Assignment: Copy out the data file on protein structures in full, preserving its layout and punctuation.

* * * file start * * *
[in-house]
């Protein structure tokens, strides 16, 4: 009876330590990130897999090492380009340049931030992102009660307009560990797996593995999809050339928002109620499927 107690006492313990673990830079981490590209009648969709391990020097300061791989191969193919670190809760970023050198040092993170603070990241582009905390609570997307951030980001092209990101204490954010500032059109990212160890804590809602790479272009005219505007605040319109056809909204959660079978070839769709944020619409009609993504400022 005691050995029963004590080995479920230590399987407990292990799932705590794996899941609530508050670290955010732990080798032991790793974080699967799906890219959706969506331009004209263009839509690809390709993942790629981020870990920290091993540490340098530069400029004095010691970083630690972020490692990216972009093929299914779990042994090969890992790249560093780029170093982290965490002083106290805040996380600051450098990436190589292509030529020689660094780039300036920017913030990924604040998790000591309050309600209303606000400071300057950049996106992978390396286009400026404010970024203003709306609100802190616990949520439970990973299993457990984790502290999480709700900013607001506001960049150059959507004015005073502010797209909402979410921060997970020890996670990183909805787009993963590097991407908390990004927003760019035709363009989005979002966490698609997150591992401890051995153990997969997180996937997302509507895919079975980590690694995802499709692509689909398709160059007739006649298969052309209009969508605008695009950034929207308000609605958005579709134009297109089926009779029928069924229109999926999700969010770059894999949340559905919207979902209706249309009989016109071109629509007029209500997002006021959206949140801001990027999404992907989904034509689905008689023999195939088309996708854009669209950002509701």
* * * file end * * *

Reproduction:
[in-house]
């Protein structure tokens, strides 16, 4: 009876330590990130897999090492380009340049931030992102009660307009560990797996593995999809050339928002109620499927 107690006492313990673990830079981490590209009648969709391990020097300061791989191969193919670190809760970023050198040092993170603070990241582009905390609570997307951030980001092209990101204490954010500032059109990212160890804590809602790479272009005219505007605040319109056809909204959660079978070839769709944020619409009609993504400022 005691050995029963004590080995479920230590399987407990292990799932705590794996899941609530508050670290955010732990080798032991790793974080699967799906890219959706969506331009004209263009839509690809390709993942790629981020870990920290091993540490340098530069400029004095010691970083630690972020490692990216972009093929299914779990042994090969890992790249560093780029170093982290965490002083106290805040996380600051450098990436190589292509030529020689660094780039300036920017913030990924604040998790000591309050309600209303606000400071300057950049996106992978390396286009400026404010970024203003709306609100802190616990949520439970990973299993457990984790502290999480709700900013607001506001960049150059959507004015005073502010797209909402979410921060997970020890996670990183909805787009993963590097991407908390990004927003760019035709363009989005979002966490698609997150591992401890051995153990997969997180996937997302509507895919079975980590690694995802499709692509689909398709160059007739006649298969052309209009969508605008695009950034929207308000609605958005579709134009297109089926009779029928069924229109999926999700969010770059894999949340559905919207979902209706249309009989016109071109629509007029209500997002006021959206949140801001990027999404992907989904034509689905008689023999195939088309996708854009669209950002509701």